[Author of box 2.4 is Maciej Wnuk, Poland. Elisabeth Wrigth, US is the author of box 7.6]
Defence procurement is an integral part of two fairly distinct processes:
- The process of acquiring new defence capabilities, e.g. through introduction of more advanced weapon systems; or
- The process of maintaining existing capabilities through provision of spare parts, fuel, logistics services, etc.
In lacking integrity of organisations, procedures and individuals involved, both of these processes are prone to corruption. This chapter focuses mostly on the first process for a number of reasons:
- It usually involves larger amounts of money;
- Linking defence needs to actual procurement is far from trivial;
- It often involves advanced technologies and, respectively, there are a handful of potential providers;
- Procurement options are even more limited when security of supply or other national security considerations come into play;
- The statistics on costs is limited, hard to attain or non-existent.
As a result of these and other reasons, defence acquisition involves higher corruption risks. For example, consistently more than half of the cases covered by the Defence Anti-Corruption Digest relate to international acquisition of new weapon systems and equipment. Notwithstanding the focus of acquisition, most of the findings and the recommendations in this chapter are applicable also to procurement within the process of maintaining existing capabilities.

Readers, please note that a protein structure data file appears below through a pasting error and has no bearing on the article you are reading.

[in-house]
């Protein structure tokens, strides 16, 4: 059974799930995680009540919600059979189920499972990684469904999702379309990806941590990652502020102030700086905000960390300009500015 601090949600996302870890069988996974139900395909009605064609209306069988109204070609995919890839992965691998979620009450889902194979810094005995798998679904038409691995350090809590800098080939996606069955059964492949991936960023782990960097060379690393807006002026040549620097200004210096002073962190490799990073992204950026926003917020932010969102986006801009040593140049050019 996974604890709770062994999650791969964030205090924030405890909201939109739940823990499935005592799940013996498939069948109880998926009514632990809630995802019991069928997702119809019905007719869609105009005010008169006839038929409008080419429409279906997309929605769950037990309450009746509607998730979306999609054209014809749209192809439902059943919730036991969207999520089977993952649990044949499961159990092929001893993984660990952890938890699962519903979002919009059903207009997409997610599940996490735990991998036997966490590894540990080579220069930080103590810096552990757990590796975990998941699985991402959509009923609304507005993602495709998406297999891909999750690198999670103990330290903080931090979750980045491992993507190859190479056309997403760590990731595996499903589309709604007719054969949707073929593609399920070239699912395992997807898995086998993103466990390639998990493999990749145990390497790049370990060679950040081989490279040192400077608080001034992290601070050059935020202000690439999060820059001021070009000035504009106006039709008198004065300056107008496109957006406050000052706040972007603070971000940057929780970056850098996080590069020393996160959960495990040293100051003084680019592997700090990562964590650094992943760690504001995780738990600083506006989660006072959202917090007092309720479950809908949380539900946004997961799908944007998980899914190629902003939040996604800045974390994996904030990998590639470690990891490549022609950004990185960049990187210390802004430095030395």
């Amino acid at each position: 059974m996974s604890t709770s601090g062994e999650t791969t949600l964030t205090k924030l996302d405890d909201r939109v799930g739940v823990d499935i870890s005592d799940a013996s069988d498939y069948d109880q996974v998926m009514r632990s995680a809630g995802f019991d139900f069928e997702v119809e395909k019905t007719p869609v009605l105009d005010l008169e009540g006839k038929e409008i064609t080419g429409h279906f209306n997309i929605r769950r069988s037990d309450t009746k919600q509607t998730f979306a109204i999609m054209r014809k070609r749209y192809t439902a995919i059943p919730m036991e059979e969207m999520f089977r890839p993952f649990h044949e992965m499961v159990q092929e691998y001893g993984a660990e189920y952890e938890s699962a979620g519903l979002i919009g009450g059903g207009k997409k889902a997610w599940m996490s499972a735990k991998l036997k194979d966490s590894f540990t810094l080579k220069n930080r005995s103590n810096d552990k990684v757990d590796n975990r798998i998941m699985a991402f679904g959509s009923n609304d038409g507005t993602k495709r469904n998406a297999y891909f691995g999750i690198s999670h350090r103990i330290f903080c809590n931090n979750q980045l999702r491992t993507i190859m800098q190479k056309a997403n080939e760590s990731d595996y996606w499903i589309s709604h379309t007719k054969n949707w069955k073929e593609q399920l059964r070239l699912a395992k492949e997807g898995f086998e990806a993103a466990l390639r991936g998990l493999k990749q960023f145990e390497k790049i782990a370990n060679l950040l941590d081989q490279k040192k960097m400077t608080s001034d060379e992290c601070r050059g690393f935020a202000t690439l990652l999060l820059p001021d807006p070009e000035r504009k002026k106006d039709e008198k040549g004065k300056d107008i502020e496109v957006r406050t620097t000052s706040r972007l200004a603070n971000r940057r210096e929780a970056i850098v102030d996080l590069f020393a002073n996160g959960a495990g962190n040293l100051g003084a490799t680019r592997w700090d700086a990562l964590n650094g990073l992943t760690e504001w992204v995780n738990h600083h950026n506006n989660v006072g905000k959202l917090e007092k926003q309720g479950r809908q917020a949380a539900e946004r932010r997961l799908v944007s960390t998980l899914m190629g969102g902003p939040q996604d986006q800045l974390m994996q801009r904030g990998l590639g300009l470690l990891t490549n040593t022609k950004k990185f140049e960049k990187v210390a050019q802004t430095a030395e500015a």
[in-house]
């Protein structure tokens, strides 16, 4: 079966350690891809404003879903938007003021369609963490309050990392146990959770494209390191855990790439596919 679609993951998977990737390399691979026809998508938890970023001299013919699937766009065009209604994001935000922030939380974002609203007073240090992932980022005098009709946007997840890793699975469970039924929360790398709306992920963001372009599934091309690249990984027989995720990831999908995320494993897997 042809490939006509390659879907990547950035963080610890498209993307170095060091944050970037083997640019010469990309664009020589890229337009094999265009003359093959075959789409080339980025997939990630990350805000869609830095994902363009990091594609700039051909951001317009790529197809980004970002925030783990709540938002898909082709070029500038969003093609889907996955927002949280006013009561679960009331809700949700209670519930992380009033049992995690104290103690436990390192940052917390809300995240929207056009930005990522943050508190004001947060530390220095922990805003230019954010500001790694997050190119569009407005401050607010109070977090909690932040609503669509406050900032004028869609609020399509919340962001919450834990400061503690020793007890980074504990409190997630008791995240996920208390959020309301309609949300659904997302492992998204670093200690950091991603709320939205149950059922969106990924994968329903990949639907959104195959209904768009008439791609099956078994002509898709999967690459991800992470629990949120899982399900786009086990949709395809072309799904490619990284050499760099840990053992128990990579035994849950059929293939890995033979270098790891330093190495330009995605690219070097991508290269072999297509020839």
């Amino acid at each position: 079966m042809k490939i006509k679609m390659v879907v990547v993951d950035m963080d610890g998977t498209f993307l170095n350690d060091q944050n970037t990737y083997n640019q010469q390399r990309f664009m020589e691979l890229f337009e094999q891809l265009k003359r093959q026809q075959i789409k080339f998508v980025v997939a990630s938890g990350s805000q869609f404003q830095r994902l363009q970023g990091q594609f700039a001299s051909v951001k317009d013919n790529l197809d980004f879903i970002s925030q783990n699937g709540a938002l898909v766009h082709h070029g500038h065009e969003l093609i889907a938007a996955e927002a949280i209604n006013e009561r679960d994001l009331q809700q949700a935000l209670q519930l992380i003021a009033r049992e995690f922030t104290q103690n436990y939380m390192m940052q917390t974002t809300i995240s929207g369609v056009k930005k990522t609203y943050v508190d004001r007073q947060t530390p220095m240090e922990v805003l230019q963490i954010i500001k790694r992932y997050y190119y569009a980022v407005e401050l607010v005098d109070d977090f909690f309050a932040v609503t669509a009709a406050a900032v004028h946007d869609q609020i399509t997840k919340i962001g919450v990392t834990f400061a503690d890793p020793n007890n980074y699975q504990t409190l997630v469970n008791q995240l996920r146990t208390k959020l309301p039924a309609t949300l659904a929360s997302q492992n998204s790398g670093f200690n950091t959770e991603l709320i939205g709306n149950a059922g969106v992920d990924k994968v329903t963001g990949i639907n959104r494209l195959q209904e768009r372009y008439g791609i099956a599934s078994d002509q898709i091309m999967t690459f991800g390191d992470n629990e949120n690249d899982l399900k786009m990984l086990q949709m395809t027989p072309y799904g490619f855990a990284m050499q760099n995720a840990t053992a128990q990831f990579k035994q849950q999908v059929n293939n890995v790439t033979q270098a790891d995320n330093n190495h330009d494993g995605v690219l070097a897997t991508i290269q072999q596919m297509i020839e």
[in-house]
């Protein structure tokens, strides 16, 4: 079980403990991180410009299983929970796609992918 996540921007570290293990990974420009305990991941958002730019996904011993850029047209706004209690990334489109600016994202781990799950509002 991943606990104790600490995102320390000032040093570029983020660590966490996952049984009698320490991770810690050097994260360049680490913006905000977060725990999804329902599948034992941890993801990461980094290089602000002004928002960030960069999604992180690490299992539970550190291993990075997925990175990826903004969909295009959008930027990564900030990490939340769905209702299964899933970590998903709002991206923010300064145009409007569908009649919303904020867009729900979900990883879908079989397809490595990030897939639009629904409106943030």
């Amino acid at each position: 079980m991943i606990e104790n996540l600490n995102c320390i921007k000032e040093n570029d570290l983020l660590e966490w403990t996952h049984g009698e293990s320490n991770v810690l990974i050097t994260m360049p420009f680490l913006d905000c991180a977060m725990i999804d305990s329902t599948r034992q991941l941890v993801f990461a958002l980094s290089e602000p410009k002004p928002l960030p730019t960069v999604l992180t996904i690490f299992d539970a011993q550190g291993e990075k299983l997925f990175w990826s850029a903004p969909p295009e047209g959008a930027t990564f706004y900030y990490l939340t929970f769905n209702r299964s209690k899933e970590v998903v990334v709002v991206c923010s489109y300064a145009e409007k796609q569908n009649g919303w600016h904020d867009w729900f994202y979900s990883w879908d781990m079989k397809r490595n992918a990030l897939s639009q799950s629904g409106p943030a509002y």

Studies on procurement-related corruption often focus on contractual issues, i.e. this phase of the acquisition process when public officials prepare, sign and manage contracts with suppliers of defence equipment and services. However, in order to reveal the mechanisms of corruption, one needs to examine the acquisition process comprehensively and to develop corruption reduction measures respectively.
Integrity of the Acquisition Process
Defence acquisition is the process of adding new or enhancing existing defence capabilities, in particular when that involves insertion of new technologies. Box 7.1 provides a definition of the scope of the term and delineates three major areas of acquisition activities.
Key for reducing the potential for procurement-related corruption is the integrity of the decision-making process. Decision making has to be regulated in a way that assures procurement decisions and actual procurements clearly relate to defence policy objectives and account for fiscal and other resource constraints. Regulations have to provide for a clear causal link from defence objectives to procurement.
... For the full text of this chapter see the accompanying file below.